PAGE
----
A man was arrested in Thailand on Tuesday after spray painting anti-monarchy symbols on a wall at Bangkok’s Grand Palace.
In videos of the arrest circulating online, police are seen tackling the man after he draws a circle around the letter ‘A’—representing anarchism—and the numbers “112” in strikethrough—a reference to Section 112 of Thailand’s Criminal Code, a royal defamation law often used against pro-democracy activists.
The 25-year-old, identified in local reports only by his nickname Earn, was detained on Tuesday after his arrest. But by the next morning, the same symbols were spotted spray painted in other parts of Bangkok. Activists from the elusive anti-monarchy group, Thalugaz, had taken to the streets in solidarity with the artist as part of a “graffiti strategy” protest spreading the same anti-monarchy symbols.
“We just wanted to do it even though the [art] on the wall has [now] been deleted. [But] the message behind the graffiti will show [throughout] the whole country, on and on, endlessly,” said a Thalugaz activist, who goes by the pseudonym George to avoid legal repercussions.
“I have never been afraid of the police,” another Thalugaz activist told VICE World News, requesting anonymity for the same legal reasons. “If they want to arrest me, let them come.”
The anti-government and anti-monarchy group, made up mostly of working class youth, is known for their violent clashes with authorities at protests. During Thailand’s pro-democracy rallies in 2021, they regularly fought riot police with small homemade explosives and slingshots.
But this year, they’re looking to other forms of protests, most notably music and art.
“We will use rap and other forms of art as weapons,” another member of Thalugaz who goes by the pseudonym Water told VICE World News.
On Tuesday, Earn, the Grand Palace graffiti artist, was charged with damaging a historic site, which carries a prison sentence of up to seven years, and vandalizing a wall in a public place, which carries a fine of up to 5,000 baht ($146). He has not yet been charged with lese-majeste, which punishes criticism of the monarchy with up to 15 years in prison. He was released on bail on Wednesday.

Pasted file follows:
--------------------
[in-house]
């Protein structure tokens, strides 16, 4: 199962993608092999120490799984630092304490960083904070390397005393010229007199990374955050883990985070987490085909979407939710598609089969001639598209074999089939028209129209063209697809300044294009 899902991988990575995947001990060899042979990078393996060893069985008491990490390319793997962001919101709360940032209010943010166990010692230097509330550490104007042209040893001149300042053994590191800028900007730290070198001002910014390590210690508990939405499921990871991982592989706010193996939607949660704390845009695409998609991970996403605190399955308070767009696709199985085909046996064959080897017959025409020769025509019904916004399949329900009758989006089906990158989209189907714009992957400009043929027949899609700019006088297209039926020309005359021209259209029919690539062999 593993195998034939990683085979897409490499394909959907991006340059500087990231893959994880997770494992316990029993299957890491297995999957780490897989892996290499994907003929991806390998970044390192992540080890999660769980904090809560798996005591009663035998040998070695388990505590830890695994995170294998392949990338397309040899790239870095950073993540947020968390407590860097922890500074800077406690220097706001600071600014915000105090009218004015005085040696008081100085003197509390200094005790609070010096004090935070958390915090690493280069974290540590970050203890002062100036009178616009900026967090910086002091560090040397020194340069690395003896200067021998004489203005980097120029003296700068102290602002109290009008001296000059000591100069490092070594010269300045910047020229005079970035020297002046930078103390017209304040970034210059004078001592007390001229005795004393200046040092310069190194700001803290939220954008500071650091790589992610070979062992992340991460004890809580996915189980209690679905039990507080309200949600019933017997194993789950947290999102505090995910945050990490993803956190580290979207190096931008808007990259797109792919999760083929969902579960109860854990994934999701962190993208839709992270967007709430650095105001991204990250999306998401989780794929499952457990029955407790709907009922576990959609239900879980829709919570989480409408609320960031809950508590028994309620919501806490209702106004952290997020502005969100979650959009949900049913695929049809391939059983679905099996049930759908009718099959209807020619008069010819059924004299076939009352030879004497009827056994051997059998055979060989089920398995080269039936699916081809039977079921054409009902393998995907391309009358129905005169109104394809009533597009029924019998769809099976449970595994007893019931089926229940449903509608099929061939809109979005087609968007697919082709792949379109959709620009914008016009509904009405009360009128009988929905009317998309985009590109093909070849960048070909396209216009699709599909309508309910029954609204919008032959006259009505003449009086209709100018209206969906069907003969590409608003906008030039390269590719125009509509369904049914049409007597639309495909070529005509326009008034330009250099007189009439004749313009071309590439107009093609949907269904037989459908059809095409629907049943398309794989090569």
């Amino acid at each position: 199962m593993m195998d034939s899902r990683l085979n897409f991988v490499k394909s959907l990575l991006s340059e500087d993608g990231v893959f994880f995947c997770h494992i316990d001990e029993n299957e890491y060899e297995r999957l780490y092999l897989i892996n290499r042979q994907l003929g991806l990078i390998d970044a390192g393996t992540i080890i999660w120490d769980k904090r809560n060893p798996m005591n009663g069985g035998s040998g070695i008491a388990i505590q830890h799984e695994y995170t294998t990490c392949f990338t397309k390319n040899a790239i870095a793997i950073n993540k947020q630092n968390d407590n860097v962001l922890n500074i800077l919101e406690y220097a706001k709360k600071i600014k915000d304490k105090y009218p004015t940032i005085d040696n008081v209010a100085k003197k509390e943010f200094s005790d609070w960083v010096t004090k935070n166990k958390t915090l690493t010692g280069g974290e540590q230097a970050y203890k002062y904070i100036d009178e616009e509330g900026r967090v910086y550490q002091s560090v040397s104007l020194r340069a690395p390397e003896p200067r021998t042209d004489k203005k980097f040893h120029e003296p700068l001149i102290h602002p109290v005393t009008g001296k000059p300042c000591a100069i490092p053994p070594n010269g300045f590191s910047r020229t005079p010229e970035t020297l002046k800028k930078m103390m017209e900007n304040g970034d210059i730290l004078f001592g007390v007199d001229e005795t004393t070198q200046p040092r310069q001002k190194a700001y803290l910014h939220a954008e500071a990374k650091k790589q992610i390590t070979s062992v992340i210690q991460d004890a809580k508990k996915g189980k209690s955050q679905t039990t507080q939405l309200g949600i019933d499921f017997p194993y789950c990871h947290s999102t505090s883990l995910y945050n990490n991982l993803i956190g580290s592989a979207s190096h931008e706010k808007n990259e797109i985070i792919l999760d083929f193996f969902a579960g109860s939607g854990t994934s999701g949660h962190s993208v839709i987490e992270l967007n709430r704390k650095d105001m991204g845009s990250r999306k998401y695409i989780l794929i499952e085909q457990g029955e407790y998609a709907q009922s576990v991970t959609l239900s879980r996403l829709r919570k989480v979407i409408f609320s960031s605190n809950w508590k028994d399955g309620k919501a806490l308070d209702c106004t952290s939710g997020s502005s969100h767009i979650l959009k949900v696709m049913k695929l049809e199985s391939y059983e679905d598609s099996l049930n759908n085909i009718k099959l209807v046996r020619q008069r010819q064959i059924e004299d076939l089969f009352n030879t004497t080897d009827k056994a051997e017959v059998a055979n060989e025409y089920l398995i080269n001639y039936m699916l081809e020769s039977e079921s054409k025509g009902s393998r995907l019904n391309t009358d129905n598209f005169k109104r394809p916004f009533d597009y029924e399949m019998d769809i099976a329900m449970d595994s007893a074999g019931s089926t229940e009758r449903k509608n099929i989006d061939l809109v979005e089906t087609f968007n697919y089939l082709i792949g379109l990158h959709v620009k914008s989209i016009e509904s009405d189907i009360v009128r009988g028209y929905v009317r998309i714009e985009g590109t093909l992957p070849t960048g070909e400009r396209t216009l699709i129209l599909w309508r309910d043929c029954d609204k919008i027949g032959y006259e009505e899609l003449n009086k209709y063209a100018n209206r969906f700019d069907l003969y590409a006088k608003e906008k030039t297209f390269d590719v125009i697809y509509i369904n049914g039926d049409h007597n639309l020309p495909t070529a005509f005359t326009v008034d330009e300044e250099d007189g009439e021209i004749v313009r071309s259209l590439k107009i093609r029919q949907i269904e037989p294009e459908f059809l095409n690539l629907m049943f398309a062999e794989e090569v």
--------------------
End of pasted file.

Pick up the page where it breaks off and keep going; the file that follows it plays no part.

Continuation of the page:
Akarachai Chaimaneekarakate, a legal fellow at Thai Lawyers for Human Rights, a civil society group offering free legal representation to the graffiti artist, told VICE World News that they’re “keeping a close eye” on potential lese-majeste charges in the case.
Akarachai added that the case illustrates Thailand’s “shrinking civic space.”
“It seems to be a lot more difficult for pro-democracy activists in Thailand to peacefully express their opinion,” he said. “What happened in this particular case is an act of peaceful expression with respect to the person’s view on the lese-majeste law in Thailand.”
“He was pushed to the ground. The police officer placed his knee on top of the accused’s head,” Akarachai continued. “It’s unclear why this sort of tactic needed to be used against him when he was not resisting arrest.”
The graffiti artist was also detained in 2022 at his residence in Khon Kaen Province, northeastern Thailand. According to Thai Lawyers for Human Rights, authorities made him delete photos of his anti-monarchy artwork on Facebook, then warned him not to make any more, while threatening him with royal defamation.
A 15-year-old girl was also arrested with the artist on Tuesday, with police claiming she was an accomplice. The girl, who had also been summoned for violating royal defamation laws in January, is currently detained at a juvenile center, making her one of the youngest persons to be charged and detained for royal defamation.
Just one day after the graffiti was painted at the Grand Palace, the anti-monarchy symbols were removed by authorities. The Grand Palace, a prominent landmark of the Thai monarchy, no longer houses the royal family, who stay at the nearby Chitralada Palace. King Maha Vajiralongkorn is also known to spend much of his time in Germany, where he reportedly owns an $11 million home.
The arrests have sparked anger among pro-democracy activists in Thailand, who see the act as yet another assault on civil liberties. Earlier this month, a man was sentenced to two years in jail on lese-majeste charges for selling calendars featuring rubber ducks, a popular symbol in Thailand’s protest movement.
Although the most overt forms of Thailand’s pro-democracy movement have diminished since their peak in 2020 and 2021, when tens of thousands took to the streets, underground groups like Thalugaz are actively encouraging a subtle civil disobedience movement among the Thai public.
“Our hope is for everyone to fight against the dictatorship with their own strength,” George said. “You can move however you can, whether by sharing political news, signing a law, participation in political activities, or joining a protest.”
“Do not be silent, and do not ignore injustice.”
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